German Examples of Safer Routes to School
Rudolf Gliewe (ADAC), Maria Limbourg (University of Essen) and Beate Pappritz (ADAC)
Paper presented at the Road Safety Education Conference in York, June 1998.
In 1970, Germany showed the highest European traffic death rate in children. For every 100,000 children under the age of 15 years, 15.3 were fatally injured. This was the beginning of many community safety oriented campaigns to prevent traffic injuries in childhood throughout the country. From 1970 to 1997 the overall German death rate of children in traffic decreased from 15.3 to 2.3 each 100,000 children (- 85 %) and the number of severely injured children went down as well (- 65 %). Only 10 % of the fatal accidents happened on the routes to school (age 10 - 14 : 63 %, 6 - 9 : 30 %, under 6 : 7 %; Transport: pedestrians 52 %, bicycle 21 % , Bus 12 %, car 7 %, others: 7 %).
Most German primary school children (age 6 - 10) walk to school (75 %), 10 % use the public transportation or the bicycle, and 15 % are driven to school by their parents. Most secondary school children (age 11 - 15) use the public transportation (summertime 20 % - wintertime 40 %) or the bicycle (wintertime 20 % - summertime 40 %), 20 % walk to school and 10 % arrive at school by car (Limbourg et. al., 1996, Flade and Limbourg, 1997). The most frequent traffic injuries on the route to school were bicycle related (66 %), followed by the pedestrian injuries (16 %). The public transportation and the school busses are quite safe: only 9 % of the traffic injuries were bus, tramway or train related.
Children's problems and fears in traffic
As in Denmark (Odense, 1989) and Austria (Michalik, 1992), we asked 1,347 primary school children in the City of Essen (Limbourg et. al., 1996) and 1,185 secondary school children in various German cities (Darmstadt, Bottrop, Oberhausen, Bielefeld, Hamburg, Münster, Flade and Limbourg, 1997) to tell us of their problems and fears on their routes to school. More than half of the children (52 %) could name one or more dangerous spots on their way to school and 25 % already had one or more traffic accidents. Between the different cities there were big differences in the subjective feelings of danger and safety and in the number of reported accidents in traffic. These differences could be related to the traffic environment in the cities (good walking, cycling and public transportation possibilities were related to less fears on the routes to school).
The main fears of children on their routes to school were related to the high speed of cars, the high traffic density, to car drivers not carefully turning right or left, to drivers who don't stop at zebra crossings, to cars parked on pedestrian and cycle paths and to the lack of possibilities for safe crossing (Limbourg et al., 1996, Flade and Limbourg, 1997).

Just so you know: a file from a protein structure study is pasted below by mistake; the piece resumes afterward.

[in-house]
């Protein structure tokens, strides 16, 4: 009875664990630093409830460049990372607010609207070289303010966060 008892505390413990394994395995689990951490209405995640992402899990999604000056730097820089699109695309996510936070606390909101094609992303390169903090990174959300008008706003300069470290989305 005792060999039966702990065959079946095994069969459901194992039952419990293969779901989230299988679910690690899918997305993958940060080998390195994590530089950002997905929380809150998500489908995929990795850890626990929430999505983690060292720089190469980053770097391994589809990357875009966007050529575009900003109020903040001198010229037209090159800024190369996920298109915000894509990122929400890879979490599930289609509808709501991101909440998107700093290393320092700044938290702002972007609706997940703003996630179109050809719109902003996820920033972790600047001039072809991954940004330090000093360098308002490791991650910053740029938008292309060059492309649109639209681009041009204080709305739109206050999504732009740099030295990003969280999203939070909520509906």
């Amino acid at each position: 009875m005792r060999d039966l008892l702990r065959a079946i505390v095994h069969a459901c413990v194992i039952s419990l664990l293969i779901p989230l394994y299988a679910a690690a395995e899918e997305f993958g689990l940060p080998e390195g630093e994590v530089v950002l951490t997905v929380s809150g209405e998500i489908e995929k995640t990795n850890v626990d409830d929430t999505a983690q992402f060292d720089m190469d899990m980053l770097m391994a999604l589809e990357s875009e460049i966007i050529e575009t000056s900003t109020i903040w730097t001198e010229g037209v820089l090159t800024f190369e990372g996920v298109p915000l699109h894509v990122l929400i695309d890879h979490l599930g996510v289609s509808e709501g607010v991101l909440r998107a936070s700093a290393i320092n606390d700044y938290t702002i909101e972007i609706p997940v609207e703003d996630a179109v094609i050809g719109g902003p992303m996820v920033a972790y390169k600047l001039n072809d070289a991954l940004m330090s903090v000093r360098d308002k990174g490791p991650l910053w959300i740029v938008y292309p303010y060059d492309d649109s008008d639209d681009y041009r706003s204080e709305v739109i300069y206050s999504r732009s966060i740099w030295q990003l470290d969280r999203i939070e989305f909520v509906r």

In a recent German drawing contest titled ``If I were minister of transport...'' (Limbourg and Reiter, 1998), 10,000 children (age 6 - 13) from all over Germany drew pictures about their wishes for improvements in traffic. The pictures were analyzed at the University of Essen. The most frequent wishes were:
1. safer crossing possibilities
2. better possibilities to play on the road (traffic calming)
3. safer conditions for walking and cycling
The results of our research work were similar to the research results in Denmark and in Austria (Schelling, 1996, Michalik, 1992).
Traffic injury prevention on the route to school
The most effective strategy for traffic injury prevention on the route to school is the combination of the following approaches (Gliewe and Schmid, 1997, VDS, 1995, Limbourg, 1994, 1995 and 1997):
1. Traffic engineering
In order to prevent traffic injuries on school routes it is necessary to change the design of the urban road environment (child oriented traffic environment, Hillman, 1992, Sustrans, 1994, Björklid, 1992, Michalik, 1992, Limbourg, 1994 and 1997):
- Speed reduction from 50 km/h to 30 km/h on all school routes
- Traffic calming approaches in the school areas
- Safe crossing possibilities for children
- Traffic lights with short waiting times for pedestrians
- A clear view between car drivers and children (without obstacles)
- Safe pedestrian paths
- Safe cyclist paths
- Safe bus stops
2. Mapping the safest routes to school
The primary and the secondary schools should hand out to their pupils (and their parents) a map with the safest routes to school for pedestrians and cyclists. The parents should be encouraged to teach their children the safe use of those routes to school (VDS, 1995).
3. Traffic law enforcement
The traffic laws related to the safety of children on their school routes should be enforced by the local authorities (police, traffic department):
- speeding laws
- parking laws
- use of safety belts and children's restraint systems in cars
- cycling laws
4. Use of protection devices for children
Children can be protected on their routes to school by different technical devices:
- Children's restraint systems in cars
- Safety belts in school busses
- bicycle helmets
- safe bicycles
- reflecting school bags and coats
5. Road safety education